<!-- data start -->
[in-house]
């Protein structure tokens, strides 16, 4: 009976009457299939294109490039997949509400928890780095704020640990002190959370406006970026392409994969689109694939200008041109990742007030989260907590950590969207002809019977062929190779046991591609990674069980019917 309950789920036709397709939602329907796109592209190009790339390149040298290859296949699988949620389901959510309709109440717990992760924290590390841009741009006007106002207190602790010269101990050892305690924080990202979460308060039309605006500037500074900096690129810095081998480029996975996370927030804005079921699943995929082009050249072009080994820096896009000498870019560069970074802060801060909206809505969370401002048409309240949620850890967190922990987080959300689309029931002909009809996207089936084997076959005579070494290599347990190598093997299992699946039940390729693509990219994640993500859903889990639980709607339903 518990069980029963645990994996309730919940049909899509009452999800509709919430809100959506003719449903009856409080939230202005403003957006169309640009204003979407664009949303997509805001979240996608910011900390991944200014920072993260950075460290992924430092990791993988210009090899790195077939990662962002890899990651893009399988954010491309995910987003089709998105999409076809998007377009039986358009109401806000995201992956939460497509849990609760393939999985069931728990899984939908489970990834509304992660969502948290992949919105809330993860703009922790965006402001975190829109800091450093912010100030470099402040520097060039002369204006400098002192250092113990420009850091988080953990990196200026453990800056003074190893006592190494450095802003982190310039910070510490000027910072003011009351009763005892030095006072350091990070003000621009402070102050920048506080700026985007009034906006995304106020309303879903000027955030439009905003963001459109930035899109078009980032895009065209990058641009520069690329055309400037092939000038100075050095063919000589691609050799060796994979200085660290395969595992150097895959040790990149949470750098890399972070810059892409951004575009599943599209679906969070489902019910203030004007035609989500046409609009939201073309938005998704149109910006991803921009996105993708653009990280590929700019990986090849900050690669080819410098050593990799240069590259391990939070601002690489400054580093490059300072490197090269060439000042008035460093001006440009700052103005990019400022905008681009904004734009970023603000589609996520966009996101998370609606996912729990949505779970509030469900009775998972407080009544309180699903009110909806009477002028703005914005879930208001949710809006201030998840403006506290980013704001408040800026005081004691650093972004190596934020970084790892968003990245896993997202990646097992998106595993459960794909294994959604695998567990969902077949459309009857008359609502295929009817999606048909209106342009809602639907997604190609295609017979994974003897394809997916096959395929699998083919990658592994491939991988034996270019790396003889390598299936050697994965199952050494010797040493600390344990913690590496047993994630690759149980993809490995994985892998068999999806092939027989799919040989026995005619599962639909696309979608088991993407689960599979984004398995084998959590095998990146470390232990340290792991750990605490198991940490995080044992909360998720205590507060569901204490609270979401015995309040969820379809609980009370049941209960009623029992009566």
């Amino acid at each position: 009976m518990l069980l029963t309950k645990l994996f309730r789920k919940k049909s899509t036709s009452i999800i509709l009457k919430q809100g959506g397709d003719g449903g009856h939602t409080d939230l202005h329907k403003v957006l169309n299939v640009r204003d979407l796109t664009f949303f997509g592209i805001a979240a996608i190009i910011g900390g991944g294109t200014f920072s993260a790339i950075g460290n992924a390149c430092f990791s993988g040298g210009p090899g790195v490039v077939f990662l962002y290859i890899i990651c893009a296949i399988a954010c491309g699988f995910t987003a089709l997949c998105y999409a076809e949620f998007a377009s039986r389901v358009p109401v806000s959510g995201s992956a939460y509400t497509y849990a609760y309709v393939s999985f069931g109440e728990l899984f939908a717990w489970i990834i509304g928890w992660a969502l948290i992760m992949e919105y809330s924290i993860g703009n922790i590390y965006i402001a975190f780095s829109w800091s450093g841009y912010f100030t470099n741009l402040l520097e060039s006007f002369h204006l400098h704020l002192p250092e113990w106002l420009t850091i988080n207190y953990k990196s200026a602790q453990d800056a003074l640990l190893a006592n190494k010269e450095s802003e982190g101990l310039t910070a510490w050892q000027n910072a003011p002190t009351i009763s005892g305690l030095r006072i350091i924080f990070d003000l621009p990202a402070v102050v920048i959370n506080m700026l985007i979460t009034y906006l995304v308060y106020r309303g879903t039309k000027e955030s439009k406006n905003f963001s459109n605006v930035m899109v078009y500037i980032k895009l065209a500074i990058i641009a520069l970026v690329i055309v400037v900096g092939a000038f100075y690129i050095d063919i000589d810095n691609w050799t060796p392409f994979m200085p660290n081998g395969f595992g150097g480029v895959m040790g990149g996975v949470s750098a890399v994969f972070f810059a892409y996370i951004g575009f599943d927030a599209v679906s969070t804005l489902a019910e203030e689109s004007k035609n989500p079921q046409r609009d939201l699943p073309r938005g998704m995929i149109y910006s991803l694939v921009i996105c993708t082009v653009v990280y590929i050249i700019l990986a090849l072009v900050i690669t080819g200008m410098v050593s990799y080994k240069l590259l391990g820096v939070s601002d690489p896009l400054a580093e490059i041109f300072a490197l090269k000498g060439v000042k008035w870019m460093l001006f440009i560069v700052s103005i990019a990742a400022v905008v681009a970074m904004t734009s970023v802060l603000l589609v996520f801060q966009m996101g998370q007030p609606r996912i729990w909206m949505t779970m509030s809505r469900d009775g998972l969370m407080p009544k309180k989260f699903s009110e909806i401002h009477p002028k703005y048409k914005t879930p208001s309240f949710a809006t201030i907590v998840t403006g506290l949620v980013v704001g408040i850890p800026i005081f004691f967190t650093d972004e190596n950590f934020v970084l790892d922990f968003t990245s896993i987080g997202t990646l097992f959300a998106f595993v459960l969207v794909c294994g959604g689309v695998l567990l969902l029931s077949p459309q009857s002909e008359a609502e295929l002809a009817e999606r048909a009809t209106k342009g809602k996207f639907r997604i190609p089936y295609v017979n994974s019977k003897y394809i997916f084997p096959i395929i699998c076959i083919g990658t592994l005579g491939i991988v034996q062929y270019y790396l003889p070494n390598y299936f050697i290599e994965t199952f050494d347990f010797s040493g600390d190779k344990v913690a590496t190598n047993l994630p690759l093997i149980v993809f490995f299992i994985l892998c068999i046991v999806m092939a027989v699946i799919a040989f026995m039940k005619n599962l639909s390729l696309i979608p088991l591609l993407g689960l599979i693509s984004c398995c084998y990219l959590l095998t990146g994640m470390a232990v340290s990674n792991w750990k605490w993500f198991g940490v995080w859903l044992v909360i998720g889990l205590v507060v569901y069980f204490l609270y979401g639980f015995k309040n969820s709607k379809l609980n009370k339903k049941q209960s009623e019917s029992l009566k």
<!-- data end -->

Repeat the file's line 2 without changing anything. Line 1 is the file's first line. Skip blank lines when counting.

């Protein structure tokens, strides 16, 4: 009976009457299939294109490039997949509400928890780095704020640990002190959370406006970026392409994969689109694939200008041109990742007030989260907590950590969207002809019977062929190779046991591609990674069980019917 309950789920036709397709939602329907796109592209190009790339390149040298290859296949699988949620389901959510309709109440717990992760924290590390841009741009006007106002207190602790010269101990050892305690924080990202979460308060039309605006500037500074900096690129810095081998480029996975996370927030804005079921699943995929082009050249072009080994820096896009000498870019560069970074802060801060909206809505969370401002048409309240949620850890967190922990987080959300689309029931002909009809996207089936084997076959005579070494290599347990190598093997299992699946039940390729693509990219994640993500859903889990639980709607339903 518990069980029963645990994996309730919940049909899509009452999800509709919430809100959506003719449903009856409080939230202005403003957006169309640009204003979407664009949303997509805001979240996608910011900390991944200014920072993260950075460290992924430092990791993988210009090899790195077939990662962002890899990651893009399988954010491309995910987003089709998105999409076809998007377009039986358009109401806000995201992956939460497509849990609760393939999985069931728990899984939908489970990834509304992660969502948290992949919105809330993860703009922790965006402001975190829109800091450093912010100030470099402040520097060039002369204006400098002192250092113990420009850091988080953990990196200026453990800056003074190893006592190494450095802003982190310039910070510490000027910072003011009351009763005892030095006072350091990070003000621009402070102050920048506080700026985007009034906006995304106020309303879903000027955030439009905003963001459109930035899109078009980032895009065209990058641009520069690329055309400037092939000038100075050095063919000589691609050799060796994979200085660290395969595992150097895959040790990149949470750098890399972070810059892409951004575009599943599209679906969070489902019910203030004007035609989500046409609009939201073309938005998704149109910006991803921009996105993708653009990280590929700019990986090849900050690669080819410098050593990799240069590259391990939070601002690489400054580093490059300072490197090269060439000042008035460093001006440009700052103005990019400022905008681009904004734009970023603000589609996520966009996101998370609606996912729990949505779970509030469900009775998972407080009544309180699903009110909806009477002028703005914005879930208001949710809006201030998840403006506290980013704001408040800026005081004691650093972004190596934020970084790892968003990245896993997202990646097992998106595993459960794909294994959604695998567990969902077949459309009857008359609502295929009817999606048909209106342009809602639907997604190609295609017979994974003897394809997916096959395929699998083919990658592994491939991988034996270019790396003889390598299936050697994965199952050494010797040493600390344990913690590496047993994630690759149980993809490995994985892998068999999806092939027989799919040989026995005619599962639909696309979608088991993407689960599979984004398995084998959590095998990146470390232990340290792991750990605490198991940490995080044992909360998720205590507060569901204490609270979401015995309040969820379809609980009370049941209960009623029992009566």